The somewhat well-known (and very smart) US investor Howard Marks recently released a book called The Most Important Thing. The title was a self-deprecating dig at himself – the book is made up of letters he’d written to his investors, where he’d laid out many “most important things” over the years.
It’s the same when it comes to the old “you’re your own worst enemy” line. It’s invariably true, for investors, at least, but there are many reasons. Today, I want to present three, chosen only from the first letter of the alphabet, but don’t worry, this won’t be a 26-part series.
Despite my opening, and there being many “worst enemy” causes, I have long been convinced that once you have a decent level of intelligence, arrogance is your worst enemy. And, in my experience, the smarter you are, the worse you are affected by it.
Which shouldn’t be a surprise: smart people are used to being right. The same goes for those who are used to being experts in a related field. When you’re used to being right, you get lazy. You stop validating your ideas, probing them for holes and flaws. When you can do algebra in your head, how hard can investing really be? Here’s a handy guide: the more certain you are about anything, the more worried you should be that you may have overlooked something.
This is closely related to arrogance, but comes from a different direction. Humans have developed a very good set of mental shortcuts when it comes to decision making. It was both necessary and smart – can you imagine how long it’d take to get out of bed each morning if you had to consciously and deliberately consider how each muscle would move, where you’d place each foot, and the entire list of potential risks, no matter how unlikely?
So we developed short-cuts – ways to subconsciously filter out risks and focus on the most important and most likely problems. But then, God made classical economists. They took the idea to extremes, building beautifully simple models that operated on one assumption: ceteris paribus. The Latin translates to “all else being equal”. With that single, simple assumption, difficulties were wiped away, replaced by a hermetically sealed petri dish … that had little to do with reality.
Now, if you had to consider each and every risk and opportunity – no matter how big or small – you’d never finish a single piece of company analysis. So assumptions and shortcuts are necessary. So, consider this simple trick: count the number of times you use the word ‘if’ when you’re thinking about a company: if sales grow at a decent rate, and if the competition isn’t too tough and if the new product works … the more “ifs”, the greater the risk. Assumption really is the mother of all stuff-ups.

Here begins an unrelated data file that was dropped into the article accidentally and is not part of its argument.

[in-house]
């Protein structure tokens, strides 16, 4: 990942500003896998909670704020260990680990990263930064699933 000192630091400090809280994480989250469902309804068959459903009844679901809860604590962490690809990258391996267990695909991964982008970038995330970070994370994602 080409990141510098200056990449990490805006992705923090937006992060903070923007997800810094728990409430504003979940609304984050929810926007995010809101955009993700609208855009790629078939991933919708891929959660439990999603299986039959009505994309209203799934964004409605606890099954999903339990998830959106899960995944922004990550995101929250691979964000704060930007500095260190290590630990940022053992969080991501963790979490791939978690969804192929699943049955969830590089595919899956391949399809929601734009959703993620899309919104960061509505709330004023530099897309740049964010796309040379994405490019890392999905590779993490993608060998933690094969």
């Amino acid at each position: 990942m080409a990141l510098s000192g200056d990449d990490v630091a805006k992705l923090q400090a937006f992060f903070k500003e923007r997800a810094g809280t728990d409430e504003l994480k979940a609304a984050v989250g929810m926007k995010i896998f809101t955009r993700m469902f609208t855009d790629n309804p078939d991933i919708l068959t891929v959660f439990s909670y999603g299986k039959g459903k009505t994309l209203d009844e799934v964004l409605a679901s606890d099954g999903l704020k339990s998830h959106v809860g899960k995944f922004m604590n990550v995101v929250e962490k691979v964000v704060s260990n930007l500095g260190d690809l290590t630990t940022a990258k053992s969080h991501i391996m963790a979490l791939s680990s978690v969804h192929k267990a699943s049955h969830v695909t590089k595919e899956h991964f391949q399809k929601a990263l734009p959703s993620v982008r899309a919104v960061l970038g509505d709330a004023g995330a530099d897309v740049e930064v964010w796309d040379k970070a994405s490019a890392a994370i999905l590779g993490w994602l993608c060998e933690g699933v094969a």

Our last “A”, a somewhat clumsy word, can separate the investing wheat from the chaff. And, as our previous two were related, so is this one. Because it’s a form of assumption. Along with giving us mental short-cuts to allow us to function, evolution taught us some rules of thumb: if it roars, it’s probably a lion. Dirty water is probably bad for you.
Investors, too, have developed their own set of what they call “heuristics”: rules of thumb that make decisions easier. They’re not universal – it depends on each person’s approach, but some won’t buy commodity companies, others eschew debt while yet others believe past share price movements can inform the future. Some treat underlying earnings as management obfuscation and others take a strictly mechanical approach to things like P/E ratios and return on equity.
Those are useful rules of thumb. But here’s the thing: when everyone believes them, it’s just possible that such arbitrary rules risk throwing the baby out with the bathwater. Sure, debt adds risk, but it can also magnify returns. Used well (our own mortgages, for example) it can be a useful financial tool. Commodity companies can be risky – they can’t control the prices of their goods – but bought at the right price, they can potentially be a good investment. And even billionaire investor Warren Buffett, who swore off airlines for decades, changed his mind when he saw a change in the competitive dynamics of that industry. (But sorry, using charts to predict share prices is still silly).
Investing isn’t easy. And we make it harder by using the only tool we have, our evolutionarily compromised brains. But if you can avoid the traps of arrogance, assumption and arbitrariness, you’ll stand a better chance of success. At least, until we get to the letter B.
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Scott Phillips is the Motley Fool‘s director of research. You can follow Scott on Twitter @TMFScottP. The Motley Fool’s purpose is to educate, amuse and enrich investors. This article contains general investment advice only (under AFSL 400691).